Materials: chart paper, large black marker, enlarged poster of a letter showing the five parts of a letter, four-square graphic organizer, blank letter-writing template, pencil
Objective: To write a persuasive letter to President Andrew Jackson telling him why he should allow the Cherokee people to live in their ancestral homeland.
Tell the class that they are going to pretend that they are living during the time of President Andrew Jackson and that the Indian Removal Act has just been passed. They are friends of the Cherokee who want to defend their right to stay on their homeland. Each one will be writing a letter to the president to try to persuade him to change his mind and allow the Cherokee to stay in their homes in Georgia.
Using chart paper, ask the students to brainstorm reasons why the Cherokee should be allowed to stay and record those ideas. Such ideas might include:
Everyone should have a right in America to live where they want
The Cherokee has lived there all their lives
The Cherokee will miss the mountains, forests, farmland and rivers used to hunting, farming and fishing there
They love their land
They have tried hard to live alongside the settlers
They have not done anything wrong to be pushed off their land
Then display an enlarged poster that shows a sample letter and where the five parts of a letter (date, greeting, message or body, closing and signature) are labeled. Explain to the class that their letter needs to include all those parts.
Display an enlarged 4-square graphic organizer on chart paper that shows linking words
Topic: The Cherokee want;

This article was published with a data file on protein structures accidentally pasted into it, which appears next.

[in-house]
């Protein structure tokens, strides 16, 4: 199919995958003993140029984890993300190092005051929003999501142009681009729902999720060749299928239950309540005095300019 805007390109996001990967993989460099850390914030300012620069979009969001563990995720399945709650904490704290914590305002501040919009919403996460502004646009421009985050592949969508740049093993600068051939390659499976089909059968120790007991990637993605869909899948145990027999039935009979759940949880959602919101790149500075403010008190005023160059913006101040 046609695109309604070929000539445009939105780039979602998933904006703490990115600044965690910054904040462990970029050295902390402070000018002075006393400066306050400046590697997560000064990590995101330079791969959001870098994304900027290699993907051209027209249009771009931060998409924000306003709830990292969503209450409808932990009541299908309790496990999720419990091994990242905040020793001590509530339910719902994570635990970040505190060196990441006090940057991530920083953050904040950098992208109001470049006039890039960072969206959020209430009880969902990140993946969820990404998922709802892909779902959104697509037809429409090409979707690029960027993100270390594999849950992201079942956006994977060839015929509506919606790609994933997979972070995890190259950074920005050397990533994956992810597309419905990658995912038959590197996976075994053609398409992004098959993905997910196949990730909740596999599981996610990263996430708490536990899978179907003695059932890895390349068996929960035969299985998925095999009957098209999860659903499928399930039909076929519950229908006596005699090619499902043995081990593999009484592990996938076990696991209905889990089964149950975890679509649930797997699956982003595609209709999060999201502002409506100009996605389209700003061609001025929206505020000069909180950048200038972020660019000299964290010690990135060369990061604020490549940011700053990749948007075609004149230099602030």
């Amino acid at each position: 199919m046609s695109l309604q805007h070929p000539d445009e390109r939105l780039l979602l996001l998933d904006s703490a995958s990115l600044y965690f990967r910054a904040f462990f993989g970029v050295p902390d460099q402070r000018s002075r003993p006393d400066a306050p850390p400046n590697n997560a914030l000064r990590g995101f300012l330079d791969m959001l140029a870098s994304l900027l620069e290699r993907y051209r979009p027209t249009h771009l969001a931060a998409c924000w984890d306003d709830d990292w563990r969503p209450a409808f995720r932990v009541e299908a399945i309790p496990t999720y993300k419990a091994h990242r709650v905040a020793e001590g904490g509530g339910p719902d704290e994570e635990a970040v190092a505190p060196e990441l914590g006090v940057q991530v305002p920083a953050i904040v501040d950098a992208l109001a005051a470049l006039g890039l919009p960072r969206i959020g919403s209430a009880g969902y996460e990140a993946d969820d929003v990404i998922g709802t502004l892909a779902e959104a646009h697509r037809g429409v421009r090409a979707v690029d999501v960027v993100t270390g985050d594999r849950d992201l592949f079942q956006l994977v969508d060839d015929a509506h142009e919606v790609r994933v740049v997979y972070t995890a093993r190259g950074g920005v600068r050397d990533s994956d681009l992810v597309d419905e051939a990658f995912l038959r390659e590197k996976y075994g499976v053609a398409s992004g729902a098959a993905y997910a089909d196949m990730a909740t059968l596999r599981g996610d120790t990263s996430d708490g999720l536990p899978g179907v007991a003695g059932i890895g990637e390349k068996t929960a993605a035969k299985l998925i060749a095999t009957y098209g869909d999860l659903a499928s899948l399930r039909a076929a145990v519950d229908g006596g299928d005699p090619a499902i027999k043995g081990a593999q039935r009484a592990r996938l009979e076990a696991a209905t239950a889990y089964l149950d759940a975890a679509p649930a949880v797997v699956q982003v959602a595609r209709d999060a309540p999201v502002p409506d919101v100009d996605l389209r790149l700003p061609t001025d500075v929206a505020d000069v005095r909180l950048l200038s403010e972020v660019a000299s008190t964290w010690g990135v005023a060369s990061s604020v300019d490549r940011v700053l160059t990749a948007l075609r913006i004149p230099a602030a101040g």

If the Cherokee had…
Linking word: because or first
Linking word: and or second
Linking word: another reason or also or third
Conclusion: So please
Lead the class through the planning and then writing of a letter to Jackson together as a class first. This modeling will help them see how to plan and organize their reasons on this graphic organizer and then write the letter. Upon completion, have students point out its features.
Distribute copies of the 4-square graphic organizer and blank template that displays a letter writing format that will guide them in including all letter parts. Direct them to begin with the graphic organizer where they will jot down their ideas. Young students need direction every step of the way so direct them to conference with you upon completion of the graphic organizer.
Students then use their graphic organizer to guide them in the writing of their letter. Direct them to have their ‘no excuse’ word-wall handout in full view so that they can attempt to spell high frequency words correctly.
Remind them that the purpose of this letter is to really persuade Andrew Jackson to change his mind and use his presidential power to protect the Cherokee and allow them to stay on their homeland.
Once completed, confer with each student again to help them in the editing and revising process.
The culminating activity will be to dramatically read aloud their persuasive letter in a small group or to the rest of the class.